Since Daniel at CT has identified me as abandoning the “Anti-this war now” viewpoint, and since I’m increasingly in agreement with Jim Henley’s Anti-Most Wars Most of the Time position, I thought I’d try to restate my version of ATWN as it applies to Iraq. I haven’t managed to work it all out, so as with Daniel I’d be grateful for suggestions.
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Today was People’s Day at the Ekka, and it seemed like all of Brisbane was there, except that we’d already seen half of them, dressed to the nines and headed for the races, on the train on the way there (and saw them again, much the worse for wear in many cases, on the way home).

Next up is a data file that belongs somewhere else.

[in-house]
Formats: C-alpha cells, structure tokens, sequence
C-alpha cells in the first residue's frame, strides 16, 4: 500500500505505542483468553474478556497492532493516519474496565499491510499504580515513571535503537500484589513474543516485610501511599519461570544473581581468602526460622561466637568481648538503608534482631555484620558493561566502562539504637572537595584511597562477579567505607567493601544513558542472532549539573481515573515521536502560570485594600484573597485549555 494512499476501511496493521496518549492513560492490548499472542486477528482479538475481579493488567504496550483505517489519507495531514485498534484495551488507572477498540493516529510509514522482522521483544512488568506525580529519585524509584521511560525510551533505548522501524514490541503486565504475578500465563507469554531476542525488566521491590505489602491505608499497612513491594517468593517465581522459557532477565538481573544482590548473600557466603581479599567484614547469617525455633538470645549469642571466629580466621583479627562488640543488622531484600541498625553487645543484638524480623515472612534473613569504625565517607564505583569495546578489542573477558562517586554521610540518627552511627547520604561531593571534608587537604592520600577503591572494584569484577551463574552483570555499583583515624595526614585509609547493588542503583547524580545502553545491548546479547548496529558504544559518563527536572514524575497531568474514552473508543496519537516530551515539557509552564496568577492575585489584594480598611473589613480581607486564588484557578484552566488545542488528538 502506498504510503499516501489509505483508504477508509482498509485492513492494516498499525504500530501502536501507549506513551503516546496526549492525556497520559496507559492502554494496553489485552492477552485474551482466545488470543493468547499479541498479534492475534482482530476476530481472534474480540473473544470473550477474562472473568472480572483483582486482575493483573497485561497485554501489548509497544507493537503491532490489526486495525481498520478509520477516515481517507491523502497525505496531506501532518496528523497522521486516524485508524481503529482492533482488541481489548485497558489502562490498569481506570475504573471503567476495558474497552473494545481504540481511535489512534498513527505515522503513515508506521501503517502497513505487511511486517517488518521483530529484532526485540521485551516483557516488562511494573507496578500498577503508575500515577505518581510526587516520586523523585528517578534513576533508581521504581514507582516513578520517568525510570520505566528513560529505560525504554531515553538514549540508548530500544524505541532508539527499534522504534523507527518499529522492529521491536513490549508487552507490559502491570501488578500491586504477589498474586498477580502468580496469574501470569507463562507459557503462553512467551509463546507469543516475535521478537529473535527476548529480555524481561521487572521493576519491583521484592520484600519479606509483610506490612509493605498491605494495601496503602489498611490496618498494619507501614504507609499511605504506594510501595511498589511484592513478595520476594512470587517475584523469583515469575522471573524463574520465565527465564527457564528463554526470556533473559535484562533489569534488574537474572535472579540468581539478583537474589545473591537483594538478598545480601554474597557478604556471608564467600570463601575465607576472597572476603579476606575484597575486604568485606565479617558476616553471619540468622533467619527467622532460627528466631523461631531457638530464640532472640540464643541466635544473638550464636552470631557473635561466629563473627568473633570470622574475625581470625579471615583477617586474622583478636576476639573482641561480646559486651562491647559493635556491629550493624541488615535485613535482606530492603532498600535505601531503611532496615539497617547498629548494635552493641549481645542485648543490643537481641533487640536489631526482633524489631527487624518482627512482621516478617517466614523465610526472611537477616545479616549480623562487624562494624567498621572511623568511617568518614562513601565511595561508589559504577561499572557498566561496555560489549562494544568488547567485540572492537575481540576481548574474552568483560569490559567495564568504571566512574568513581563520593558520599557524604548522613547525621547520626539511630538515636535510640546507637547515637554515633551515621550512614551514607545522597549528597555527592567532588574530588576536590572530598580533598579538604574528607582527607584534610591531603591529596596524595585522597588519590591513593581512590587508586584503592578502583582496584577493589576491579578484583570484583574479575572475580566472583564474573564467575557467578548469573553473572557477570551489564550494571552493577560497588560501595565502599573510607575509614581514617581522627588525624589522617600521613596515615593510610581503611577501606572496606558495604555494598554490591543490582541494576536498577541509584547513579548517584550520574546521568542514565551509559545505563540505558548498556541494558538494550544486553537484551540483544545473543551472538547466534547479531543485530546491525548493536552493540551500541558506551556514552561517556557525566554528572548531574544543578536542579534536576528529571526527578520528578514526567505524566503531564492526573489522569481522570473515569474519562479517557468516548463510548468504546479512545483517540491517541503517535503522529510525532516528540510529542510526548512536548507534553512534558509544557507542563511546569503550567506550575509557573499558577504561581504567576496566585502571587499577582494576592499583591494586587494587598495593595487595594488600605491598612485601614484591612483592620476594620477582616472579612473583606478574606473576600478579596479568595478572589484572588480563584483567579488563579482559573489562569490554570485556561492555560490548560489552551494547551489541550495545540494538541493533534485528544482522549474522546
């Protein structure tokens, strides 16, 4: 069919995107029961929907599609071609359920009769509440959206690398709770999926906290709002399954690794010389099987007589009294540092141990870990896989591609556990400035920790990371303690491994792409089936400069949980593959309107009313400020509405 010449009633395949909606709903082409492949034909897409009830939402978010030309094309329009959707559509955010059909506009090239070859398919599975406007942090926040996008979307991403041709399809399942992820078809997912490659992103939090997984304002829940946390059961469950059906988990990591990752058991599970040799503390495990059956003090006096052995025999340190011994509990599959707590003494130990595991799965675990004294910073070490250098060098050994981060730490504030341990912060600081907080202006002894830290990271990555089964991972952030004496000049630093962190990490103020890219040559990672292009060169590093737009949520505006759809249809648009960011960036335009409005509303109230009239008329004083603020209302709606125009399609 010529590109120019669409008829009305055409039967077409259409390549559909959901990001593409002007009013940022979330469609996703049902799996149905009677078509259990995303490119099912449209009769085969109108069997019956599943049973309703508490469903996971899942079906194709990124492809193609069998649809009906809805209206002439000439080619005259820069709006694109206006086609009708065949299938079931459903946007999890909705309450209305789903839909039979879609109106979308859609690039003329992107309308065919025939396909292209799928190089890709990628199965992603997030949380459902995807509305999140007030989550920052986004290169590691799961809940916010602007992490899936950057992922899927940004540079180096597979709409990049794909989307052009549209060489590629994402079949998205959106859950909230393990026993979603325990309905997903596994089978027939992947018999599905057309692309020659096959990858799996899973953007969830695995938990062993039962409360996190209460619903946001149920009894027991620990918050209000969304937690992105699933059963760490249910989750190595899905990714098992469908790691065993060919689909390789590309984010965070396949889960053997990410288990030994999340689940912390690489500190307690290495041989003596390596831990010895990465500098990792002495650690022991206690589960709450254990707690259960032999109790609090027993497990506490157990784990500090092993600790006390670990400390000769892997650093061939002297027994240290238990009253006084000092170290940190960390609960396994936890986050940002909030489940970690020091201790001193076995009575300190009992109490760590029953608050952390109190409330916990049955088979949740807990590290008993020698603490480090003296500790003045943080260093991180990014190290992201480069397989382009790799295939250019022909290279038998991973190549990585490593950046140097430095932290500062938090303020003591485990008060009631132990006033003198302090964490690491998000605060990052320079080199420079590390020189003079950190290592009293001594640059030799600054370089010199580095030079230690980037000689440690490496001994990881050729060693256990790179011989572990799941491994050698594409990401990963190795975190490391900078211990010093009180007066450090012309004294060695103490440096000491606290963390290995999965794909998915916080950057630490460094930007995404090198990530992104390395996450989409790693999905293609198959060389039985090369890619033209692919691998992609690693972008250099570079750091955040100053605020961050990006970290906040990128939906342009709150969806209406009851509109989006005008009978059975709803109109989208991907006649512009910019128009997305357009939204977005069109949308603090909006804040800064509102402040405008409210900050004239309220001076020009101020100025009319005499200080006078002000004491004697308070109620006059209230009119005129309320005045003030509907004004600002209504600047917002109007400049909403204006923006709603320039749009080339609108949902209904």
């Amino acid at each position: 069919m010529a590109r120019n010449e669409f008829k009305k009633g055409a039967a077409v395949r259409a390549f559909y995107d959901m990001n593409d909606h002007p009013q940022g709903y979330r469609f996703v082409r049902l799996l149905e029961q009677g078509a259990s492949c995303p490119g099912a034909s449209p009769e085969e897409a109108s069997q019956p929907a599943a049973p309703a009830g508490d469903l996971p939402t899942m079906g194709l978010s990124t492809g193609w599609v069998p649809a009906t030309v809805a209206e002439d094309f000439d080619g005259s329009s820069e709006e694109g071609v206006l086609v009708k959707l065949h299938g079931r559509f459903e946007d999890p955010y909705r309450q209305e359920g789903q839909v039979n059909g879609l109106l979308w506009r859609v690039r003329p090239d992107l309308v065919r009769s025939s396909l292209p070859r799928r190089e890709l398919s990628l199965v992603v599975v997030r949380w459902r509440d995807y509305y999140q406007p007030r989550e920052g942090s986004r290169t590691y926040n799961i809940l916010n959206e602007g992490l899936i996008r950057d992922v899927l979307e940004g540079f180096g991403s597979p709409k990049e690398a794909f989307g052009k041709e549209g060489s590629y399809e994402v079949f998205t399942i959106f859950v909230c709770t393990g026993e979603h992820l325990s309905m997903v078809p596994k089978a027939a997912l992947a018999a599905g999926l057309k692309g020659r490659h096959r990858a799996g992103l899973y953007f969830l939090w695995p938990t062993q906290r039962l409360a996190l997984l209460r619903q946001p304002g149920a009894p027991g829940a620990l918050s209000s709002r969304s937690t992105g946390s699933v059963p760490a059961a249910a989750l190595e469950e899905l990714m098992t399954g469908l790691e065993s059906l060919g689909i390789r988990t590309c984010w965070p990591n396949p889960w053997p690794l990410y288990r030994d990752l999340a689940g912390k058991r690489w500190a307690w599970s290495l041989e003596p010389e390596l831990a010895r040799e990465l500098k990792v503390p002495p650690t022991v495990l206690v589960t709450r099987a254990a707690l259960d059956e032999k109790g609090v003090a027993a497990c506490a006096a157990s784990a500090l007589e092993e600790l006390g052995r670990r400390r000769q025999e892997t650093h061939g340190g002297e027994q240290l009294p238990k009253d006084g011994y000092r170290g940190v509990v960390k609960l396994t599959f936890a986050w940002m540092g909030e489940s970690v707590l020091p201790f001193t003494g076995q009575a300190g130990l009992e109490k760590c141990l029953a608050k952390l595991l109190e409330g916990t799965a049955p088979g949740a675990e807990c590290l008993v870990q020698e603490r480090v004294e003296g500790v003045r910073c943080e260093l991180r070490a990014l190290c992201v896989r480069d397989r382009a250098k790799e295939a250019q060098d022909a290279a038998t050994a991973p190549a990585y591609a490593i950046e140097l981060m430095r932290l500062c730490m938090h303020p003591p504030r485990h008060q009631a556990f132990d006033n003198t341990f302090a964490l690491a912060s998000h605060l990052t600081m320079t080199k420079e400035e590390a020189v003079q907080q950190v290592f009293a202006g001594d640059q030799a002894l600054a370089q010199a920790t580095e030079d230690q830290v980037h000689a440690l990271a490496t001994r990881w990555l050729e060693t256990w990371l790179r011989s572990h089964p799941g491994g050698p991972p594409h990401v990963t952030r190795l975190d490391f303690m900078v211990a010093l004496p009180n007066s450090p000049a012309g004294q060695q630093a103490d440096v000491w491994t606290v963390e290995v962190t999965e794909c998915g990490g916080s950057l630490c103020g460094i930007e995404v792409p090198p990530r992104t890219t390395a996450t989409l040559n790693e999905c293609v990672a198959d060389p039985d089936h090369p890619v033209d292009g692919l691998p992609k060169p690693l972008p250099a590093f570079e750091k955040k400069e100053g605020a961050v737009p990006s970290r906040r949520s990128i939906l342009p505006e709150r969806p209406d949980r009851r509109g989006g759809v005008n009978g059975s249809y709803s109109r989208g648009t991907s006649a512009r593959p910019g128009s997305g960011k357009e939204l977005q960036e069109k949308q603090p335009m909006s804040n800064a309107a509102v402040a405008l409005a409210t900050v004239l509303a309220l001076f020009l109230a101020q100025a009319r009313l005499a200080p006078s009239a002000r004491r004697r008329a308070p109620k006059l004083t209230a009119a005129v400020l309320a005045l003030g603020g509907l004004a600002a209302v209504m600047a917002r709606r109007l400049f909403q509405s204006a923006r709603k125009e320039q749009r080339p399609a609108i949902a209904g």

On the TV news the head organiser was interviewed and said (imperfect recollection), ‘lots of people say the Ekka never changes, but actually there are lots of great innovations … but really it’s the same as ever’.
Put me in the ‘never changes and never should’ camp. I went as usual with my son, and, except that we missed the Silver Spike tracklaying competition, and tried out the Cliffhanger (you lie prone and it whirls around – well worth a go), it was exactly the same as last year – we watched the woodchopping and the stage hypnotist, lost our money on the laughing clowns and shooting gallery, rode the dodgems, Ferris wheel and Gravitron, checked out the cattle in the main arena, bought a showbag and reminisced about how they used to be really good value, then crammed onto the train for the trip home. Even this blog post is the same as last year’s.